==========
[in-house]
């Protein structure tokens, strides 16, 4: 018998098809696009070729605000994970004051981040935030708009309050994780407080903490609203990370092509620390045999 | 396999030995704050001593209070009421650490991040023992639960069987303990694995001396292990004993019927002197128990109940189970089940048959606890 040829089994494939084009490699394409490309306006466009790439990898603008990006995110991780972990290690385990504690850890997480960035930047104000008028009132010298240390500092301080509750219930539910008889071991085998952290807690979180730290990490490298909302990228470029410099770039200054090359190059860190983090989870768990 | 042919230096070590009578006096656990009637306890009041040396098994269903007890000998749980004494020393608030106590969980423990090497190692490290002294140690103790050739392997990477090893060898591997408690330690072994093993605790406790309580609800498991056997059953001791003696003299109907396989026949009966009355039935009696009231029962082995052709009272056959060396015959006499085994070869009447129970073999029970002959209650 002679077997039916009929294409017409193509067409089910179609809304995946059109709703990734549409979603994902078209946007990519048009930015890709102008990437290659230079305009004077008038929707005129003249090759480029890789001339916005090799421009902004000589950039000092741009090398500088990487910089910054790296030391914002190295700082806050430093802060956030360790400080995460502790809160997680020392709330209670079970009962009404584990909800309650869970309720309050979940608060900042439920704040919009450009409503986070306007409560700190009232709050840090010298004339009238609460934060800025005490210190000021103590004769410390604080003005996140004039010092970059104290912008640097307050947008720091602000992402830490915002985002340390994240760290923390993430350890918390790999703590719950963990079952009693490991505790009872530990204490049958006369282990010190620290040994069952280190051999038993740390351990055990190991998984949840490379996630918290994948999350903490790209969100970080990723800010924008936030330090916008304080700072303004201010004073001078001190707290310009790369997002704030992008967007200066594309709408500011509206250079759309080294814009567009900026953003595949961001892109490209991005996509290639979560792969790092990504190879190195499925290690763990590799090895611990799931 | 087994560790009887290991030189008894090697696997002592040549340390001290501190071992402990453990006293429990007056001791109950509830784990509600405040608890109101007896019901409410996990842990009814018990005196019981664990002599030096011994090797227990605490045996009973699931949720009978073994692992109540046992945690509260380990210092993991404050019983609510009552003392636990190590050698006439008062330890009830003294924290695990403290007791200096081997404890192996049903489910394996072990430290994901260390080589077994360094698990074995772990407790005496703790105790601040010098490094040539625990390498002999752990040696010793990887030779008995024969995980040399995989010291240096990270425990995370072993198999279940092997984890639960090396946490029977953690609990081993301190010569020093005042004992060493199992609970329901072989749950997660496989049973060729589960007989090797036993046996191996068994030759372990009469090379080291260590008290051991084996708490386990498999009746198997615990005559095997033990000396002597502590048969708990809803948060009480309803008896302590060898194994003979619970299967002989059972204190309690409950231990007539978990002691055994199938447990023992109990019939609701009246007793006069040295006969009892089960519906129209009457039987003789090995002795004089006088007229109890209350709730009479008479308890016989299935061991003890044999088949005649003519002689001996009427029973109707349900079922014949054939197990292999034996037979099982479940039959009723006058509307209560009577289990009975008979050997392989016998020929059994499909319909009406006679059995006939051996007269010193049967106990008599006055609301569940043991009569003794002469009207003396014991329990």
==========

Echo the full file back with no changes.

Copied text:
[in-house]
């Protein structure tokens, strides 16, 4: 018998098809696009070729605000994970004051981040935030708009309050994780407080903490609203990370092509620390045999 | 396999030995704050001593209070009421650490991040023992639960069987303990694995001396292990004993019927002197128990109940189970089940048959606890 040829089994494939084009490699394409490309306006466009790439990898603008990006995110991780972990290690385990504690850890997480960035930047104000008028009132010298240390500092301080509750219930539910008889071991085998952290807690979180730290990490490298909302990228470029410099770039200054090359190059860190983090989870768990 | 042919230096070590009578006096656990009637306890009041040396098994269903007890000998749980004494020393608030106590969980423990090497190692490290002294140690103790050739392997990477090893060898591997408690330690072994093993605790406790309580609800498991056997059953001791003696003299109907396989026949009966009355039935009696009231029962082995052709009272056959060396015959006499085994070869009447129970073999029970002959209650 002679077997039916009929294409017409193509067409089910179609809304995946059109709703990734549409979603994902078209946007990519048009930015890709102008990437290659230079305009004077008038929707005129003249090759480029890789001339916005090799421009902004000589950039000092741009090398500088990487910089910054790296030391914002190295700082806050430093802060956030360790400080995460502790809160997680020392709330209670079970009962009404584990909800309650869970309720309050979940608060900042439920704040919009450009409503986070306007409560700190009232709050840090010298004339009238609460934060800025005490210190000021103590004769410390604080003005996140004039010092970059104290912008640097307050947008720091602000992402830490915002985002340390994240760290923390993430350890918390790999703590719950963990079952009693490991505790009872530990204490049958006369282990010190620290040994069952280190051999038993740390351990055990190991998984949840490379996630918290994948999350903490790209969100970080990723800010924008936030330090916008304080700072303004201010004073001078001190707290310009790369997002704030992008967007200066594309709408500011509206250079759309080294814009567009900026953003595949961001892109490209991005996509290639979560792969790092990504190879190195499925290690763990590799090895611990799931 | 087994560790009887290991030189008894090697696997002592040549340390001290501190071992402990453990006293429990007056001791109950509830784990509600405040608890109101007896019901409410996990842990009814018990005196019981664990002599030096011994090797227990605490045996009973699931949720009978073994692992109540046992945690509260380990210092993991404050019983609510009552003392636990190590050698006439008062330890009830003294924290695990403290007791200096081997404890192996049903489910394996072990430290994901260390080589077994360094698990074995772990407790005496703790105790601040010098490094040539625990390498002999752990040696010793990887030779008995024969995980040399995989010291240096990270425990995370072993198999279940092997984890639960090396946490029977953690609990081993301190010569020093005042004992060493199992609970329901072989749950997660496989049973060729589960007989090797036993046996191996068994030759372990009469090379080291260590008290051991084996708490386990498999009746198997615990005559095997033990000396002597502590048969708990809803948060009480309803008896302590060898194994003979619970299967002989059972204190309690409950231990007539978990002691055994199938447990023992109990019939609701009246007793006069040295006969009892089960519906129209009457039987003789090995002795004089006088007229109890209350709730009479008479308890016989299935061991003890044999088949005649003519002689001996009427029973109707349900079922014949054939197990292999034996037979099982479940039959009723006058509307209560009577289990009975008979050997392989016998020929059994499909319909009406006679059995006939051996007269010193049967106990008599006055609301569940043991009569003794002469009207003396014991329990």